How To Study When You Feel Unmotivated | It's often difficult to study when you don't feel into it. Today on the blog, I am sharing 10 tips for studying when you don't feel motivated so that you can get stuff done even on those bad days.

Keep Reading, Darling

In Academics on
April 20, 2017

How To Manage Time During Finals Week

Managing your time and studying effectively during finals week is so important. Often finals are worth a big chunk of your grade and it’s now or never to showcase that you know what you are doing. This post is meant to help guide you through the time management process during the last few weeks of college to make sure that you are giving tests the adequate amount of time in the weeks leading up to finals week. I hope that you find this post helpful as you begin to go on this finals week journey whether this is your first finals week or your last.

 How To Manage Time During Finals Week | During finals week time management is essential to being your best self. Click through to read all my tips for managing your schedule, prioritizing your studying so that you can study for multiple tests, and other time and life saving hacks for finals week.

1. Figure Out Your Actual Finals Schedule

If you want to manage your time during finals week the first thing you need to do RIGHT NOW is check out your finals week schedule. Where are you supposed to be and when? Confirm this with your professors if you need to. Then map it out on a sheet of paper day by day, hour by hour. Once you have that information set in stone it can really help you plan the next step in the time management process.

See If Your School Has Rules For How Many Tests You Can Have A Day During Finals Week

Many schools have a limit of how many tests you can have during a single day or how many tests you can have during a 24 hour period but many students don’t take advantage of this awesome opportunity to reschedule their exams. IF your school has a policy like this it seems that most schools don’t want you to have three or more exams in one day which is entire possible depending on when your classes are as sometimes it feels that finals week schedules are so radically different from class schedules.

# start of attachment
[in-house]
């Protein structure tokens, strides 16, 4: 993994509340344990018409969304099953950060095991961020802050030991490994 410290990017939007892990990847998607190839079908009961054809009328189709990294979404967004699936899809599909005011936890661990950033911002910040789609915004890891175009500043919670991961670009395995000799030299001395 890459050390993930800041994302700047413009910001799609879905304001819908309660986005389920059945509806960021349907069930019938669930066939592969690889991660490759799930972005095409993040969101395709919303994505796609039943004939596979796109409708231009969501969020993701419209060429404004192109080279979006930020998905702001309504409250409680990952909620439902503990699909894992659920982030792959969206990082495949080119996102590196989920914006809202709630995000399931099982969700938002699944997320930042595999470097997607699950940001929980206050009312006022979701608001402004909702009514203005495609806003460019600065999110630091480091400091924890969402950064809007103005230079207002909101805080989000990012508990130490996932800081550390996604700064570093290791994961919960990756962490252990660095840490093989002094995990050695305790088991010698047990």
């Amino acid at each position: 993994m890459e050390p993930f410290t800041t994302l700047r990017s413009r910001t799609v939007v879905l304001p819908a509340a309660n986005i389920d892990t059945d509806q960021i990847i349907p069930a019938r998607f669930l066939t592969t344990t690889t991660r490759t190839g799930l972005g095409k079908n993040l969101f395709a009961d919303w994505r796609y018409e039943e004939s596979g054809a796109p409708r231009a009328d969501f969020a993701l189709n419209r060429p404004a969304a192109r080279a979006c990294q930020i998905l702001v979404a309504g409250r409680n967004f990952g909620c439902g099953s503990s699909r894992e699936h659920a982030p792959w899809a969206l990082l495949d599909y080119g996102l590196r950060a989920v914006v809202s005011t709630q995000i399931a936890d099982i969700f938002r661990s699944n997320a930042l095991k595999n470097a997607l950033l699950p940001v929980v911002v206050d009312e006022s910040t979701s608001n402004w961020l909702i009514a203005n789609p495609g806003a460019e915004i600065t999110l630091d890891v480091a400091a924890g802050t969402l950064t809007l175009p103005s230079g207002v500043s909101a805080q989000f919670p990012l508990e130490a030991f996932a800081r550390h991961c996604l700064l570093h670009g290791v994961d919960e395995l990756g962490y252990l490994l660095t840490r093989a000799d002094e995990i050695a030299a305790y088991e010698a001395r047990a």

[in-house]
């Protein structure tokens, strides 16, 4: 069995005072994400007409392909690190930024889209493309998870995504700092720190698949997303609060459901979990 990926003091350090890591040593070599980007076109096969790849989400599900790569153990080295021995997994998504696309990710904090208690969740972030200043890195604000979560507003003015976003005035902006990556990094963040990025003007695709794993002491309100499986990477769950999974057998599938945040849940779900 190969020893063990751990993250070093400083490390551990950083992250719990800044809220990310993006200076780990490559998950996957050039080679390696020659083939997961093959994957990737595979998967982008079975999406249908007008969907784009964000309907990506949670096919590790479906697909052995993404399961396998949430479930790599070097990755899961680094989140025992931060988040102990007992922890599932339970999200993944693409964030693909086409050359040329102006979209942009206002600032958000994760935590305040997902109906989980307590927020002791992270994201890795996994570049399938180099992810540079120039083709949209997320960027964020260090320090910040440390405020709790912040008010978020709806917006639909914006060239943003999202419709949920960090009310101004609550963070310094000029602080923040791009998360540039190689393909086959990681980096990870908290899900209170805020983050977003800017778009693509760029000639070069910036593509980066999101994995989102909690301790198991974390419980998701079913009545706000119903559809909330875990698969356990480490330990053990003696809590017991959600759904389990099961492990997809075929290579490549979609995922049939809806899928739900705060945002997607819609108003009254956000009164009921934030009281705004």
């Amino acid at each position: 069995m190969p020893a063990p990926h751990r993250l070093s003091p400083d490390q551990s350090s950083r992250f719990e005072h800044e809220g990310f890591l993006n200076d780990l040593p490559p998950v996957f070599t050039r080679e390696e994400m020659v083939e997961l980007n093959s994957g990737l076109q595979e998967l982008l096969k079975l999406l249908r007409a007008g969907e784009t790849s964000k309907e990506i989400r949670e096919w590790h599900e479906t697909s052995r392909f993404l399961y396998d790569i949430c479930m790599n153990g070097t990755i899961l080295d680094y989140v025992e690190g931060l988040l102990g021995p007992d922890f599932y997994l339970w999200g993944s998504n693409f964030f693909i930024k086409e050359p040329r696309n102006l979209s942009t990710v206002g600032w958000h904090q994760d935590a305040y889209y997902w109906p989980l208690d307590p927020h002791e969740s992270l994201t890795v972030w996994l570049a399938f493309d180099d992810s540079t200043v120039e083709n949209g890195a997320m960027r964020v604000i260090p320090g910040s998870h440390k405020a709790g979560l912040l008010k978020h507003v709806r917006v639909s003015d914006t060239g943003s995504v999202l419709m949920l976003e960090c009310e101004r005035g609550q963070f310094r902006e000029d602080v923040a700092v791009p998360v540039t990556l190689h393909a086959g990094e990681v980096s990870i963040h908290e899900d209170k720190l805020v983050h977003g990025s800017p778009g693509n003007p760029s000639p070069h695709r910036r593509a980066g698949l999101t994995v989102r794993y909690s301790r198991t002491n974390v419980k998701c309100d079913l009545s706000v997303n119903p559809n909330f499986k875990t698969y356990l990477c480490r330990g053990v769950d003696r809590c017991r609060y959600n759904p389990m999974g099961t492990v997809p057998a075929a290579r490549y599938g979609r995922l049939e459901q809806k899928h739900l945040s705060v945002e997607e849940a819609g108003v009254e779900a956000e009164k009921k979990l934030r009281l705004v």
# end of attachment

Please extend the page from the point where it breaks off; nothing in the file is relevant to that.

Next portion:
It is important that you figure out your schedule as soon as possible because some schools make you request this rescheduling in advance, which I can understand because often teachers will have to rearrange their entire schedule in order to make this happen if they don’t teach multiple sections of the class you are taking. If you must reschedule it’s probably a good idea to reach out early just out of common courtesy.

Many students don’t reschedule because they just want to get finals over with as soon as possible, but be sure that your grades are ready to wing it if you do.

2. Tally Your grades & Figure Out Where Your Focus Needs To Be

After you figure out your schedule, you need to figure out where your priorities lay. A number of factors go into this decision and while they are mostly grade based, there are other factors as well:

What is your grade in the class?

First and foremost, base it around your grade in the class. If you have a 100 in a class, how much can (or can’t) this knock your grade down. Sometimes you are blessed because your grade will be an A even if you get an F on the test. Those classes are always the best, and in order to understand that you need to calculate your grade. This grade calculator on Ben Eggleston’s website has literally saved my life when I have a class who doesn’t have a simple grading scheme. If your professor’s grades are based on percentages this calculator will seriously be your best friend.

  • Can you climb, drastically fall, or are you stuck in place? Further elaborating on the point I made earlier, you need to understand something–sometimes your grade is pretty locked in place. Often you may be stuck to get a B unless by chance you make a 117% on the final. If this is the case, figure out the lowest you can make to maintain your B and try to shoot above that score. On the other hand, sometimes it is SO easy to fall into a C or below unless you get a certain grade on a test.
    • These may seem like similar stories, but think of a person who has an 86 B versus a person who has an 80 B. One person is a little more secure in the fact that messing up a little on the exam will not hurt them, and one is pulling what my Chemistry teacher in high school used to say is a “Barely B.”
    • These two students will study drastically different because of how comfortable they are in the skin of being a B student. The first one has had a mixture of As and Bs and feels more confident in their ability to maintain while the second student has probably had some good Bs but also some Cs and they are so close to the edge.
      • The same can be said of a person with a 90 A versus a 96 A. The first student has had some As but also quite a few Bs, whereas the second one probably had almost exclusively different variations of an A. The student with a 96 will feel more confident because they have had more practice getting As than the student with a 90.
    • All of this to say, think about how comfortable you are in your ability to maintain or go to the next level with your score. Also think about the weight of falling if that is a possibility. Then factor that into where you focus when studying.